I believe this gets at the core of the show. From: Goya To: Gooseneck is a bit of play on words but does convey some embrace of history and hybrid of absurdity. The title also felt appropriate as being an exchange or correspondence between two people.

Could you describe some of the works featured in the show? Will there be paintings by Moser/sculptures by Myhre or do you both have works in differing media in the exhibit? What materials are involved?
While Patrick is a painter and I am a sculptor, both of us dabble in other media. Patrick is going to be showing a video along with his monster paintings and I plan to put up a couple of paintings/collages and a wall relief piece along with the various sculptures to be displayed. I’m actually really excited to show one of the paintings measuring 4 foot square which lays the foundation for new developments. It took many months to craft and revise. The wall relief is also new for me and will be a conglomeration of similar forms found in the paintings but fabricated out of various materials and spray paint. I work heavily with metal and teach Metal Sculpture at Flagler, so a good deal of the works feature metal elements along with wood, fabric, concrete, found objects, and store bought products. The work have figural tendencies and titles help elude to this but the work also functions on a high level of abstraction.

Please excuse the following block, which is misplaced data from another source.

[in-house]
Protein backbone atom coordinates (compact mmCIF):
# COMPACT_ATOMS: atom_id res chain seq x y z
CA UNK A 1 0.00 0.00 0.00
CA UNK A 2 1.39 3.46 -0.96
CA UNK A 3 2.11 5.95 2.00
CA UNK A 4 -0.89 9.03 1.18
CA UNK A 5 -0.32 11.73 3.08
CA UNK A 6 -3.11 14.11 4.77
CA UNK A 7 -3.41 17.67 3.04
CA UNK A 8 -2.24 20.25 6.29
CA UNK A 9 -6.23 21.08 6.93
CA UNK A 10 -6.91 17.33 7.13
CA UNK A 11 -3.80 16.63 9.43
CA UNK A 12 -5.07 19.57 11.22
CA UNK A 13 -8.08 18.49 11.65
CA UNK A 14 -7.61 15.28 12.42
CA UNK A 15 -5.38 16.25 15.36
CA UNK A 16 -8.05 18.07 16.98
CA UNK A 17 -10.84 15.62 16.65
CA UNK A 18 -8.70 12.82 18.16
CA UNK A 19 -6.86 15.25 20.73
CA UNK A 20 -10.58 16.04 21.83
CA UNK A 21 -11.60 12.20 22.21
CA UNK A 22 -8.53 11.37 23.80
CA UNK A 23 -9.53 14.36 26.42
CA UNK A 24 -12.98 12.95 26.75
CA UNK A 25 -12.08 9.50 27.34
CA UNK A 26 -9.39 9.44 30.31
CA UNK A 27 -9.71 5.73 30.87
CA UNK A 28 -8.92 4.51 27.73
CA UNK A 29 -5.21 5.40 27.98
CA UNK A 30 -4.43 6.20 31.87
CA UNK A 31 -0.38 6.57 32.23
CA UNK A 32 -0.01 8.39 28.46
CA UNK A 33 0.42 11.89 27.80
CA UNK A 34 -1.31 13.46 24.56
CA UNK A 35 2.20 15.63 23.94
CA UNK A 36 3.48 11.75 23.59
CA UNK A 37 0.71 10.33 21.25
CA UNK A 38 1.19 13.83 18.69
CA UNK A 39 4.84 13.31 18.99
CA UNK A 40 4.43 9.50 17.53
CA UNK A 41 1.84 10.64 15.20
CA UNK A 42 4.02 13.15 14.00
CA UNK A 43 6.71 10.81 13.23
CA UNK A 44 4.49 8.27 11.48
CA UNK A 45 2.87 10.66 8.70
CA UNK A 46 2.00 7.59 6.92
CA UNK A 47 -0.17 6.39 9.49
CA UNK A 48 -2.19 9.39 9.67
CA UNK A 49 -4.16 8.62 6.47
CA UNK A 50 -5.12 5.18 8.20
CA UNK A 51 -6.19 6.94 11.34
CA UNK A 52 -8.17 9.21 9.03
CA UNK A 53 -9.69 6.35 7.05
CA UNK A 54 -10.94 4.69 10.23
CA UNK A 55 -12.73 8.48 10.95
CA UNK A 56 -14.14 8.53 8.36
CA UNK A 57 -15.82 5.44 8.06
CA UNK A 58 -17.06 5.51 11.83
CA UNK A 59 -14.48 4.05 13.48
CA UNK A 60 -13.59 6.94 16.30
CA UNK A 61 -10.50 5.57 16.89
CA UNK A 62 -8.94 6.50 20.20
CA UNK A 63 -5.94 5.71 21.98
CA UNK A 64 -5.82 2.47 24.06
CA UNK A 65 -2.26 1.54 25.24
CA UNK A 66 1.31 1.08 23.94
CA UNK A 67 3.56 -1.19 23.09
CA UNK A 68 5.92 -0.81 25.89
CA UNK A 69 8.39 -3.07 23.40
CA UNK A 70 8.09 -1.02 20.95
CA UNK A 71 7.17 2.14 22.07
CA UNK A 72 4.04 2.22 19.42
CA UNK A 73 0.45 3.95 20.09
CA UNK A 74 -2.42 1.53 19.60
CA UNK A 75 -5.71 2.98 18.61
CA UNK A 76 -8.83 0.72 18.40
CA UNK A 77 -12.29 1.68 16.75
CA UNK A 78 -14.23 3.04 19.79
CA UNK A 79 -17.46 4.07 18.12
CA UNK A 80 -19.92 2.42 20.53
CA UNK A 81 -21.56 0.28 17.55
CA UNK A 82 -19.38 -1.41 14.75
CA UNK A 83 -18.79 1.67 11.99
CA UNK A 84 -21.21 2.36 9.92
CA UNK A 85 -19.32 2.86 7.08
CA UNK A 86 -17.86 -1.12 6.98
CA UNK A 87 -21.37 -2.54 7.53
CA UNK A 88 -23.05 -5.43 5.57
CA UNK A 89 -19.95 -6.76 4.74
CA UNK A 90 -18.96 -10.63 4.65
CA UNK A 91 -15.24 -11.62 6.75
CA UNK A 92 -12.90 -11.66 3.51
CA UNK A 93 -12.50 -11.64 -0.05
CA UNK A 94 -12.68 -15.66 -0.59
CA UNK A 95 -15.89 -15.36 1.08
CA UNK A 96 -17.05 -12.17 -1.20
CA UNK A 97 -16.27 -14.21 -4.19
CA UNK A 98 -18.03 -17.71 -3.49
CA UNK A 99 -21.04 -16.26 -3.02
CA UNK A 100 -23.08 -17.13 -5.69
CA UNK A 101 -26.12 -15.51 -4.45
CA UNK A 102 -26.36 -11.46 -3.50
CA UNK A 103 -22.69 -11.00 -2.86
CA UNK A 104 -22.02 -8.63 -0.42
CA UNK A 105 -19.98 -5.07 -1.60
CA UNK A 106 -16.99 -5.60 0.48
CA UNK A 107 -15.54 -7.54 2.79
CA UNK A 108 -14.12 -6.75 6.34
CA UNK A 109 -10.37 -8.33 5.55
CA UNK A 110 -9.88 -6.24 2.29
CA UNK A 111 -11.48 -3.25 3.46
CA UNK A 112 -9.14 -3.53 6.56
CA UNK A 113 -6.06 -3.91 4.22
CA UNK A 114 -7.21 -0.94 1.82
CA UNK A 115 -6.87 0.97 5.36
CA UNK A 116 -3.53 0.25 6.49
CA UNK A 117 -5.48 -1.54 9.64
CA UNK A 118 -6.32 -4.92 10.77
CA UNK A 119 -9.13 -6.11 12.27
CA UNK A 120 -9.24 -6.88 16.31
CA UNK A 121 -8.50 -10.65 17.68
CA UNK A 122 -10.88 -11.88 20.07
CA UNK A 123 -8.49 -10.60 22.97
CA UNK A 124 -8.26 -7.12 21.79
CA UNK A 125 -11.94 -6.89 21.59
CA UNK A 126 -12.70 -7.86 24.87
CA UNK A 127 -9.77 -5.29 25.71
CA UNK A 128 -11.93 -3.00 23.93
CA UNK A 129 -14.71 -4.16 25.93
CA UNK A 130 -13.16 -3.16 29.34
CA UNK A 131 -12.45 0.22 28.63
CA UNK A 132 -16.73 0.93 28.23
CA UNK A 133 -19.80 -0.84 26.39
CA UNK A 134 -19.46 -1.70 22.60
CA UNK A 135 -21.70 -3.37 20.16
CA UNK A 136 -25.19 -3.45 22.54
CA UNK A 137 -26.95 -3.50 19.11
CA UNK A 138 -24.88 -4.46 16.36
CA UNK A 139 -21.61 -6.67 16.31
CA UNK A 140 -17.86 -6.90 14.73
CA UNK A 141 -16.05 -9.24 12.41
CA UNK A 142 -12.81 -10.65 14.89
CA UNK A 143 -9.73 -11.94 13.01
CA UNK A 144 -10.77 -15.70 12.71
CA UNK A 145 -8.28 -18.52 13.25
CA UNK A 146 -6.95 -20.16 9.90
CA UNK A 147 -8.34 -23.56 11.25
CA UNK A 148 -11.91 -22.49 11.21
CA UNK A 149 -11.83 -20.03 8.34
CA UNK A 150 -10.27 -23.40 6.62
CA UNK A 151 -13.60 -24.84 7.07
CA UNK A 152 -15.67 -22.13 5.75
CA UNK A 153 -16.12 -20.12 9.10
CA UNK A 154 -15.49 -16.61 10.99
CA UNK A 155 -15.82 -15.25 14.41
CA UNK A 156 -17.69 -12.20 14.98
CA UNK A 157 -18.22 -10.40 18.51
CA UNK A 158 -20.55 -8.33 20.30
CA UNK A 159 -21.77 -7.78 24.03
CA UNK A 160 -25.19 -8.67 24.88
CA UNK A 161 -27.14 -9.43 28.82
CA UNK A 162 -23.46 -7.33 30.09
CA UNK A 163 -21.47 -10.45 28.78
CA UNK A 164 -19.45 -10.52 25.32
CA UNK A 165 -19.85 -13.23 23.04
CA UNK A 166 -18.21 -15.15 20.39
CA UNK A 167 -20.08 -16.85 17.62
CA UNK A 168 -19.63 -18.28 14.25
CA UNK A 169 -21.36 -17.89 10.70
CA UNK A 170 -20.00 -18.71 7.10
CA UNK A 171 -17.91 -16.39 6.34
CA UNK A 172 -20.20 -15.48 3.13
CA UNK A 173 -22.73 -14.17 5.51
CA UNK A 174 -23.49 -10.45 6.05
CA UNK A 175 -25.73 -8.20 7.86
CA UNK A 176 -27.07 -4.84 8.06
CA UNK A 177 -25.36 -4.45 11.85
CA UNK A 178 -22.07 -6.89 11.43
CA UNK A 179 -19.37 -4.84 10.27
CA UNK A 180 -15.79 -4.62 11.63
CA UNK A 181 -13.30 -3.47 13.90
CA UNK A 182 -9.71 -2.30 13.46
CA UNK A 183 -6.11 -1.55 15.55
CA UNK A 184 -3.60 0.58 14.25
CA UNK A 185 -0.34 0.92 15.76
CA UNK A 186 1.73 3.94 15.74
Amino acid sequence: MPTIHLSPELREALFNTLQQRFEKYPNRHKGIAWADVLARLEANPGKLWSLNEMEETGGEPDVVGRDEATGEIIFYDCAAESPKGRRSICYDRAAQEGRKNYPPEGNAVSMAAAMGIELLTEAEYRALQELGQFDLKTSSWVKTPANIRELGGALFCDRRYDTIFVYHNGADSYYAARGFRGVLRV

What are some of your greater “non-visual” influences or current faves, be it music, authors, foods, guilty pleasures, whatever?My two boys are a big source of inspiration. My oldest, who is 6, is already exhibiting artistic flare and works on paintings and random little things he calls sculptures. I sit and watch them work and at times am really impressed by their material invention. I actually steal some of their techniques. An author that I read over and over again is Raymond Carver. His personal life and the stories that he wrote resonate with me. It all stems from the foundation of one sustaining their passions through adversity with perseverance.

Do you feel any affinity with any local NE FL artists?I really don’t. Maybe I just have not lived here long enough, but no one around here appears particularly thirsty for art. There is not a competitiveness that seems to exist among the creative individuals that are here. I guess that I am not really one to talk though. My life and practice is pretty private and I do not have the mentality to show, show, show. It has been four years since I have shown anything at all. I have a hand full of like-minded individuals that I banter with and share ideas among and the majority of them do not even live in the same state. I rely on the good old fashion post office as my hub for communication with these few other artists.